The above-mentioned are the main component elements of the present invention. Now, description is made more in detail with respect to the extra coarselaid wire ropes. As stated above, this extra coarse-laid wire rope, which is of a quite novel structure, was invented by the inventors of the present invention with the intention of largely improving the connection between the wire ropes and the concrete, and is already patented under US. Pat. No. 3,716,982 in the United States. The present wire rope, as distinct from the conventional wire ropes, has its surfaces formed in special configurations so as to possess much higher adhering power to the concrete adjacent to the wire ropes. In the embodiment as shown in FIGS. 4 and 5, the extra coarse-laid wire rope comprises, for instance, a lay 201 which is built up of strands 204, 205, 206, each incorporating a plurality of wires laid helically in the same angular sense; and at least two strands 202, 203, each incorporating a plurality of wires, the at least two strands 202, 203, each being of at least as great diameter as the first-mentioned strands and being helically wound in two angularly opposite senses upon said builtup lay so as to cross one another at a phase angle of about 180; the at least two strands being spaced to expose said lay exteriorly of the wire rope, between the at least two strands so the wire rope has a substantially greater diameter at the crossings of said at least two strands than where said lay is exposed exteriorly of the wire rope, thereby forming the extremely coarse-laid surface of the wire rope 1.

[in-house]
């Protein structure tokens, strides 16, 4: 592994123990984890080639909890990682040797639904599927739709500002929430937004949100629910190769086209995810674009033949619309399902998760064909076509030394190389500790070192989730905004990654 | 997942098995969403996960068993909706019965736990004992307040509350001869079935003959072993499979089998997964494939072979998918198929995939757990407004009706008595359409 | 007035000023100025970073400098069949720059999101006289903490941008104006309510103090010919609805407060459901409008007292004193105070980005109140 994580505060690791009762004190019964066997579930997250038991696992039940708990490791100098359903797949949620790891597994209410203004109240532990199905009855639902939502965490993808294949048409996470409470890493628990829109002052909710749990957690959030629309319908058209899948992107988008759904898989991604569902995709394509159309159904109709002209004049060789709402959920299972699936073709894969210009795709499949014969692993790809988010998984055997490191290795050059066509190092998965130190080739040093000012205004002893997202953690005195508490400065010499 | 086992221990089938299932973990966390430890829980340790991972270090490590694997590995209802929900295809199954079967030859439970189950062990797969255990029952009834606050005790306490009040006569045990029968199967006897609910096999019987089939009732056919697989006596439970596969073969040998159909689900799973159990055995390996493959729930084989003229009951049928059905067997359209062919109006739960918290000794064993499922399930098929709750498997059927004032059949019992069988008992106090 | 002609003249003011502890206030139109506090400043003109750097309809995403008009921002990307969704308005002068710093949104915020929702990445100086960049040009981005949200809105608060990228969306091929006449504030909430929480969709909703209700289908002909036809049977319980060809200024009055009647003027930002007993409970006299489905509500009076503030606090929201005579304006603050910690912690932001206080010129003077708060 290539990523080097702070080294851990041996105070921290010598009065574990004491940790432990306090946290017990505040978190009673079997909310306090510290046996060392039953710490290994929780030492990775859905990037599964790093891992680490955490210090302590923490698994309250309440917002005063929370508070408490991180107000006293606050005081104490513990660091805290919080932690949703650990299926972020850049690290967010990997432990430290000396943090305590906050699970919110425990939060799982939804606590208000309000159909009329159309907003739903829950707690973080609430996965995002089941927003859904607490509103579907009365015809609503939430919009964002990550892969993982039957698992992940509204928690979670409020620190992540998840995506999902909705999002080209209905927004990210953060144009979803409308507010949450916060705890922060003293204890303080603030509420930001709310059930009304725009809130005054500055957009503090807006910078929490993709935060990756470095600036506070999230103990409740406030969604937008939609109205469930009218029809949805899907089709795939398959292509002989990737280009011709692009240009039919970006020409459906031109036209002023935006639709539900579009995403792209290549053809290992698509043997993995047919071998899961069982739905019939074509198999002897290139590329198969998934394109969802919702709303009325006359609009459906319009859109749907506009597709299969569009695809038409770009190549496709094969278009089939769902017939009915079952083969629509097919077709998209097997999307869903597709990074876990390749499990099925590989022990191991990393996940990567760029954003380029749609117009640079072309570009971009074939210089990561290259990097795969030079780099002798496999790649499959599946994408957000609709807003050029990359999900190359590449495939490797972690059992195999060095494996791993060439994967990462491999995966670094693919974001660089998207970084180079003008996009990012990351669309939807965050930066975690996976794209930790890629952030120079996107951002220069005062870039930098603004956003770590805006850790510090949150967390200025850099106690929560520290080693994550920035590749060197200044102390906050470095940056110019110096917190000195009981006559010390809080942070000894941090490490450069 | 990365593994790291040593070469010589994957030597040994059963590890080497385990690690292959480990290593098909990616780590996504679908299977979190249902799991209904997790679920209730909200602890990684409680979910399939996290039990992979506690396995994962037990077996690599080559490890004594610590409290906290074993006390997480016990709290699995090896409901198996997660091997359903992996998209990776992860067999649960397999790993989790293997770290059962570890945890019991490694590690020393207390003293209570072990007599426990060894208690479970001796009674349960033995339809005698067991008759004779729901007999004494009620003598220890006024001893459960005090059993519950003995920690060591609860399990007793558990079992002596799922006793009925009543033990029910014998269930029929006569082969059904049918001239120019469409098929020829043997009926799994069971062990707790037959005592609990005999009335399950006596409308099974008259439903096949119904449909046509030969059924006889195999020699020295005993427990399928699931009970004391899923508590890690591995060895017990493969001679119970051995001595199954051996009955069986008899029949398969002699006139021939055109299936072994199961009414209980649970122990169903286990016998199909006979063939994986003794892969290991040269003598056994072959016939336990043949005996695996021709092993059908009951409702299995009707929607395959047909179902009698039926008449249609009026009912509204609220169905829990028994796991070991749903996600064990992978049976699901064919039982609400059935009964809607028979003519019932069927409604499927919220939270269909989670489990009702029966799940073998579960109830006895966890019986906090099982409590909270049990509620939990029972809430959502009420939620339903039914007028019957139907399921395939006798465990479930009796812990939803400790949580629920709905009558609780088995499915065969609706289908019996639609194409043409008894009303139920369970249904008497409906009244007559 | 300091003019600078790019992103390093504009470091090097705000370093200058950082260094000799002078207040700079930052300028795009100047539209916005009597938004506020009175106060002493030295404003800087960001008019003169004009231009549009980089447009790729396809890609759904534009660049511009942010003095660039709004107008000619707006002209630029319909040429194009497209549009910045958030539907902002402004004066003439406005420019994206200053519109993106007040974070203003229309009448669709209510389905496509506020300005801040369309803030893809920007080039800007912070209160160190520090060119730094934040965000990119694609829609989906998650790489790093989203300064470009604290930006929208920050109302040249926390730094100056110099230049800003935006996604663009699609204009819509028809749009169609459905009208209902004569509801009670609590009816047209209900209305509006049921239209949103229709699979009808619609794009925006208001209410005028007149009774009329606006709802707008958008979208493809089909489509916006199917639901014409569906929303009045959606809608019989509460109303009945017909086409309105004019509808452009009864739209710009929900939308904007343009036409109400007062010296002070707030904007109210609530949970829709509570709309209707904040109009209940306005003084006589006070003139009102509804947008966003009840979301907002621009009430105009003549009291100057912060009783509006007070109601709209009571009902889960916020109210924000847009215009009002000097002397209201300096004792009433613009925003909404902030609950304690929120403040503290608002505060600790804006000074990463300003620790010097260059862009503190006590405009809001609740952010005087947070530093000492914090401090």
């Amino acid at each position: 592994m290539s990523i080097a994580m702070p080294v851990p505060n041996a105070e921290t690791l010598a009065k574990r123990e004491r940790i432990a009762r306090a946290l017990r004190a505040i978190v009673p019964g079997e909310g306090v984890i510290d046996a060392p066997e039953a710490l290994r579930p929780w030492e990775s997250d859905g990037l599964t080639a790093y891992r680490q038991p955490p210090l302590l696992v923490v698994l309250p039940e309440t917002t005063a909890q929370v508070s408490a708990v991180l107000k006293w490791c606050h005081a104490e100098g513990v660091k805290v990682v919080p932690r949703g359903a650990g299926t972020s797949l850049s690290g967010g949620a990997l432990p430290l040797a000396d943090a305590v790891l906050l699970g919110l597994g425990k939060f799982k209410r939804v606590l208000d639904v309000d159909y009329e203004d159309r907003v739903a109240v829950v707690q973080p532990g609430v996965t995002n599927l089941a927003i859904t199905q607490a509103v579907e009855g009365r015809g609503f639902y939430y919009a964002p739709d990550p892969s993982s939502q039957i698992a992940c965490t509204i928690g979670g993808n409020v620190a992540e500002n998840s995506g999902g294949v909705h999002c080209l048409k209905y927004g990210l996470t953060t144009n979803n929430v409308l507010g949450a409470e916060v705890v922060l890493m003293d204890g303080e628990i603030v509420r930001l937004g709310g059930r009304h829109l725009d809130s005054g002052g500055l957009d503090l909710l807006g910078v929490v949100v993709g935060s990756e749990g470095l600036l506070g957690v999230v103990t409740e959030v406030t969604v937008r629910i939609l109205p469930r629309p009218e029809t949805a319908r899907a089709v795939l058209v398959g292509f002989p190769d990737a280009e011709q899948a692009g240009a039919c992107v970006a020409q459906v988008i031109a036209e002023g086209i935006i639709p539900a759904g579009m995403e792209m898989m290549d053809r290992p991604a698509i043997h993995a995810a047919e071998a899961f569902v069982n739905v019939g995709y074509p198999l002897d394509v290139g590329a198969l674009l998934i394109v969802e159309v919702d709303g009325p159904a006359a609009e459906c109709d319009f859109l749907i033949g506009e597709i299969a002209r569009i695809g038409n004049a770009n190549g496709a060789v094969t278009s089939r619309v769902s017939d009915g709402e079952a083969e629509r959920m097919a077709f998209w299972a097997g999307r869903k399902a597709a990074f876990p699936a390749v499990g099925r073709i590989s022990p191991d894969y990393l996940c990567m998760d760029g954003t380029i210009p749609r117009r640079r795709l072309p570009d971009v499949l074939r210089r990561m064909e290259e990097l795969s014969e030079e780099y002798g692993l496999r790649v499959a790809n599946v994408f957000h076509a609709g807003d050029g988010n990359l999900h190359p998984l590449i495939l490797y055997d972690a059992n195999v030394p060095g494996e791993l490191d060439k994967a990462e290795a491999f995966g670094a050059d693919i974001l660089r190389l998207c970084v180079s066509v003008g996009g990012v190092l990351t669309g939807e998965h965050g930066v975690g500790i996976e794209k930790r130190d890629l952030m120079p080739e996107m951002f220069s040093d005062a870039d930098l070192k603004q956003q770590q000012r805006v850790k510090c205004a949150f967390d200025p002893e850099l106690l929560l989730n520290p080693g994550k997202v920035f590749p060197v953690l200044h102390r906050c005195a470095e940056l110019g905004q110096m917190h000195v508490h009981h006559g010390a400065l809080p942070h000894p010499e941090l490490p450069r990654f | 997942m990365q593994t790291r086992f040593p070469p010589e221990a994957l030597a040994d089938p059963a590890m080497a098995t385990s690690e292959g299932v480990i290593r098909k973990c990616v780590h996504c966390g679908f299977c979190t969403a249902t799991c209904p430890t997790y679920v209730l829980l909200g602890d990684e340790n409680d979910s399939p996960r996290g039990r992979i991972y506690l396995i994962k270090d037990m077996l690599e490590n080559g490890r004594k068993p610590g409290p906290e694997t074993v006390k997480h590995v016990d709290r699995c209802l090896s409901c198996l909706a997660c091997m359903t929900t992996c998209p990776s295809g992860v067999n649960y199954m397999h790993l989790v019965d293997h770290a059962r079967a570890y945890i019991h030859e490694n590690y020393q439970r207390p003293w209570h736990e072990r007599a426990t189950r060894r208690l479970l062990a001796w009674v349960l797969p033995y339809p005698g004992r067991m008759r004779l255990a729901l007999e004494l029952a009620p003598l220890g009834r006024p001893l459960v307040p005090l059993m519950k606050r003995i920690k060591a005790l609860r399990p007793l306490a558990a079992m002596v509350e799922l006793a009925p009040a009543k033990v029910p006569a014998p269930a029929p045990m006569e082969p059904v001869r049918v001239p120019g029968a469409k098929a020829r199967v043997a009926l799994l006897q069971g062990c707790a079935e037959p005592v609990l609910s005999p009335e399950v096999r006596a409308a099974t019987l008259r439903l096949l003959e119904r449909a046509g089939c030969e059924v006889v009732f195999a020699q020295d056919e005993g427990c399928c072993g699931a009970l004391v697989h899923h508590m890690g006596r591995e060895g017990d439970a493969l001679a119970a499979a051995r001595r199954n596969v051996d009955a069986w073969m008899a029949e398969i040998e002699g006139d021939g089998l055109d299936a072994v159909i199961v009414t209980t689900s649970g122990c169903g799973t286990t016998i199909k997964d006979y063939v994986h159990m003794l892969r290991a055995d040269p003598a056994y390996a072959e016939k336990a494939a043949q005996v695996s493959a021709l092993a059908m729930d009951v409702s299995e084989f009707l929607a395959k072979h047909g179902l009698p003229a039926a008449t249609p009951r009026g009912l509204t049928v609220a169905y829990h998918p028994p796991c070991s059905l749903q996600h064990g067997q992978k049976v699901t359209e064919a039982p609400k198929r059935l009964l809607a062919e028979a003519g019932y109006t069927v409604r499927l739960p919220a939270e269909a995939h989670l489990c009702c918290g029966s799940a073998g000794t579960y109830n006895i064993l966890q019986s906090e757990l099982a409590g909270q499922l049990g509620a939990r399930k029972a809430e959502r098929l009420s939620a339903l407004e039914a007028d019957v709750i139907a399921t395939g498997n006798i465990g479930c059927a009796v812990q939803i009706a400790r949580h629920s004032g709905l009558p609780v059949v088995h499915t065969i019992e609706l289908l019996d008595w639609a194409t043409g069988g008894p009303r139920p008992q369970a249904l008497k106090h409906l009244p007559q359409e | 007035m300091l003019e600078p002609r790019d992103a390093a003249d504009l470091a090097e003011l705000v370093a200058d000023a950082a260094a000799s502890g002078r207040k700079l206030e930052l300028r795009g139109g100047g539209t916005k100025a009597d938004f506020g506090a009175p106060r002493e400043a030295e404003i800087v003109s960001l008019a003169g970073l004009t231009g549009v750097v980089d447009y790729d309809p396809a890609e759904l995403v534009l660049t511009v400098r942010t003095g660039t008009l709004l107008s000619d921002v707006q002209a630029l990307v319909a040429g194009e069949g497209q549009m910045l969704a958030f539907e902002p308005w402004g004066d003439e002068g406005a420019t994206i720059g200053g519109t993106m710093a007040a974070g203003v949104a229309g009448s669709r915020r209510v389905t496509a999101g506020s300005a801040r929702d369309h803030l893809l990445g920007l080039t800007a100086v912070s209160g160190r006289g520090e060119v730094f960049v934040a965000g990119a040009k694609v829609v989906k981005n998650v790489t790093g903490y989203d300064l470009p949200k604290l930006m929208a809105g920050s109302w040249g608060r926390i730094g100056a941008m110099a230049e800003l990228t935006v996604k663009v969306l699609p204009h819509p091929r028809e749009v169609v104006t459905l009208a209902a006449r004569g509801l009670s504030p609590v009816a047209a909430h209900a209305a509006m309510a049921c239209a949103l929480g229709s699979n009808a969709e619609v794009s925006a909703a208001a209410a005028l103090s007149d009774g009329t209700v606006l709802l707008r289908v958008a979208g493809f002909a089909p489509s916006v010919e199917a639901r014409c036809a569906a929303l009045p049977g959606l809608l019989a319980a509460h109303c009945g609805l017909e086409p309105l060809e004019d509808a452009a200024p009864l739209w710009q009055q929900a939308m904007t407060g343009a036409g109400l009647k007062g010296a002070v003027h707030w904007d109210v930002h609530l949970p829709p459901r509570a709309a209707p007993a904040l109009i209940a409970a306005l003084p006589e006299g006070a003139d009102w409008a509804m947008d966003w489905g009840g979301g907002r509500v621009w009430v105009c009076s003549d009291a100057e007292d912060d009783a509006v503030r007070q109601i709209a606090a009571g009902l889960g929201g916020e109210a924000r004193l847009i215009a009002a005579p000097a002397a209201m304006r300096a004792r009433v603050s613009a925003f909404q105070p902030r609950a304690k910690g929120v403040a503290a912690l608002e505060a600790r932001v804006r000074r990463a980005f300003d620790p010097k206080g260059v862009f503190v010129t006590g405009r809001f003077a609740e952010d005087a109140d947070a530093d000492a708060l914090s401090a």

FIGS. 6 and 7 show another example of extra coarselaid wire rope. In this example, in place of the at least two strands 202, 203, there are used a plurality of metallic cross pieces 210 which are incorporated in the lay 201 in a fashion transversely extending, axially regularly spaced from one another, and having both ends of each piece protruding substantially outwardly of the lay 201. On the protruding ends of each cross piece are securred ball means 211.